Jurisdiction in this case is based on diversity of citizenship. (Compl. ¶¶ 1-4 [Doc. No. 1].) As noted in the R&R, a federal court exercising diversity jurisdiction applies state law to claims arising under state law. DeVries v. Sig Ellingson & Co., 100 F.Supp. 781, 784 (D. Minn. 1951) (applying Erie R. Co. v. Thompkins, 304 U.S. 64, 78 (1938)).

The Court first determines the statute of limitations period applicable to each of Plaintiff's claims. Under Minn. Stat. § 541.05, a six-year limitation period applies to actions for trespass and for taking, detaining, or injuring personal property, including actions for specific recovery. Minn. Stat. § 541.05, Subd. 1(3) &(4). On its face, this statute applies to Plaintiff's claims for trespass and conversion of personal property, as the magistrate judge found. (R&R at 17-18 [Doc. No. 68].)

The six-year limitation period of Minn. Stat. § 541.05 also applies to Plaintiff's unjust enrichment and breach of contract claims, as the statute also applies "upon a contract or other obligation, express or implied, as to which no other limitation period is expressly prescribed." Minn. Stat. § 541.05, Subd. 1(1); see also Block v. Litchy, 428 N.W.2d 850, 854 (Minn. 1988) (applying statute to unjust enrichment claim); Davies v. Waterstone Capital Mgmt., L.P., 856 N.W.2d 711, 719 (Minn.Ct.App. 2014) (acknowledging that statute applies to breach of contract claims).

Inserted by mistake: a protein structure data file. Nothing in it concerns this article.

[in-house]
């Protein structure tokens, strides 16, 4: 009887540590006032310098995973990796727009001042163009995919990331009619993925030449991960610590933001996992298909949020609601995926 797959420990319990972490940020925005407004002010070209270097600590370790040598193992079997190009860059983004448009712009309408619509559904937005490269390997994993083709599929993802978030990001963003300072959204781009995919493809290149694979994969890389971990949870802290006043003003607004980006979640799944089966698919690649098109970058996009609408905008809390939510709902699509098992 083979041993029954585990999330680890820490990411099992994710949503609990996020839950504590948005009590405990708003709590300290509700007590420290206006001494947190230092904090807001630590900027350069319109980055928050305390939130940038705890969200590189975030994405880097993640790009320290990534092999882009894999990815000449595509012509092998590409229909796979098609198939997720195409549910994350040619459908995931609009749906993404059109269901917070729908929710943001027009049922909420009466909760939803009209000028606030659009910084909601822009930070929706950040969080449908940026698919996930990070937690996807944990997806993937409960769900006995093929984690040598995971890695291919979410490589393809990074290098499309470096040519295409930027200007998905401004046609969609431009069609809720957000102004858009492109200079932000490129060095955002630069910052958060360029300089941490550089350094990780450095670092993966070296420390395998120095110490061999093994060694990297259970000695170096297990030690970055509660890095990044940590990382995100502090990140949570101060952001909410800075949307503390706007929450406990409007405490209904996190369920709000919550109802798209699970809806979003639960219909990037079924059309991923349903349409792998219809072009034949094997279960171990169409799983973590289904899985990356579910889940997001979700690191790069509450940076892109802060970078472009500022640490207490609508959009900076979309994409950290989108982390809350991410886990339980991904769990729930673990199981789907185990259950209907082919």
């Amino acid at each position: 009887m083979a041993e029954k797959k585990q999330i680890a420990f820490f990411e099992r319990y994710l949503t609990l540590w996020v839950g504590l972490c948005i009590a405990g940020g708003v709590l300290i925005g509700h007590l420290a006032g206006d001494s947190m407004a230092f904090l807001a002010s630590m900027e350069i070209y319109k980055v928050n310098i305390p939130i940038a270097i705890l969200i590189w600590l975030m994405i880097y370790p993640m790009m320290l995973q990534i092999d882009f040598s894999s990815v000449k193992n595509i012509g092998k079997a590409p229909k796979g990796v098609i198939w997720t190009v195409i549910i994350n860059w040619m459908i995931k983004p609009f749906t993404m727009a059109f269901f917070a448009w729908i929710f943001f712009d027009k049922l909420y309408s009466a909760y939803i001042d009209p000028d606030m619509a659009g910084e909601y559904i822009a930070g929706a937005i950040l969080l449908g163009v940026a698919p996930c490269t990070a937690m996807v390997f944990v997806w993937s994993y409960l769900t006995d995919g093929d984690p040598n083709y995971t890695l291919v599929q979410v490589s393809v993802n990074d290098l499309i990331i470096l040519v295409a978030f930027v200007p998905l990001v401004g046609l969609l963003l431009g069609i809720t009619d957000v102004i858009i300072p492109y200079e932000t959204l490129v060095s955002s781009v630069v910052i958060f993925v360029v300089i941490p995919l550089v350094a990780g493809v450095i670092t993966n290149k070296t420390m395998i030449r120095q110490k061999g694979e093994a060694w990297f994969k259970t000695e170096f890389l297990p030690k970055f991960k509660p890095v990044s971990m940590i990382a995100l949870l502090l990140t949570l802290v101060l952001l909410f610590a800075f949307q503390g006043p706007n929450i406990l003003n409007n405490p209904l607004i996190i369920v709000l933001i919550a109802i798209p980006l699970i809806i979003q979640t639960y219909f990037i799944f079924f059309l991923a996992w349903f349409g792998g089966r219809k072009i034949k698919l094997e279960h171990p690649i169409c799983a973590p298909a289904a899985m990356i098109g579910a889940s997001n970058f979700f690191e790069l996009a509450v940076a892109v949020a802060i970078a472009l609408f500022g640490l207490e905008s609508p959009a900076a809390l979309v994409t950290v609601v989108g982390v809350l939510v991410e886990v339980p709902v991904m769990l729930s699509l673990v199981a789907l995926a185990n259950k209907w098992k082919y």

The Court agrees with Magistrate Judge Keyes that Plaintiff's "interference with property right" claim is properly construed as a claim for tortious interference. A claim for tortious interference is also subject to the six-year limitation period of Minn. Stat. § 541.05. Minn. Stat. § 541.05, Subd. 1(1); Wallin v. Minn. Dep't of Corrections, 598 N.W.2d 393, 401 (Minn.Ct.App. 1999).

As to Thornberg's claim for "wrongful eviction" of personal property under Minn. Stat. § 504B.365, Subd. 3, the Court agrees with the magistrate judge that this statute - which concerns the execution of a writ of recovery of premises and orders to vacate - is inapplicable to the facts alleged. (R&R at 20 [Doc. No. 68].) However, as noted in the R&R, even assuming that Plaintiff had asserted a recognized statutory cause of action, the six-year limitation period of Minn. Stat. § 541.05, Subd. 1(2) applies to liabilities created by statute.

Regarding Plaintiff's claim that Defendants aided and abetted the conversion of personal property, Magistrate Judge Keyes properly noted that aiding and abetting the conduct of another is not an independently actionable claim. (R&R at 21-22 [Doc. No. 68]) (citing Leiendecker v. Asian Women United of Minn., 848 N.W.2d 224, 228, n.2 (Minn. 2014)). The Court agrees with the magistrate judge's analysis that this claim is based on the underlying tort of conversion, and that, as such, the aiding and abetting claim is time-barred on the same basis as the underlying tort. (Id. at 22) Accordingly, Plaintiff's aiding and abetting conversion claim is subject to the six-year time bar of Minn. Stat. § 541.05, Subd. 1(4).

Plaintiff also asserts a claim for civil theft. Under Minn. Stat. § 604.14, persons who steal personal property from another are civilly liable to the property owner. As this is a statutory cause of action, it is subject to the six-year limitations period found in Minn. Stat. § 541.05, Subd. 1(2).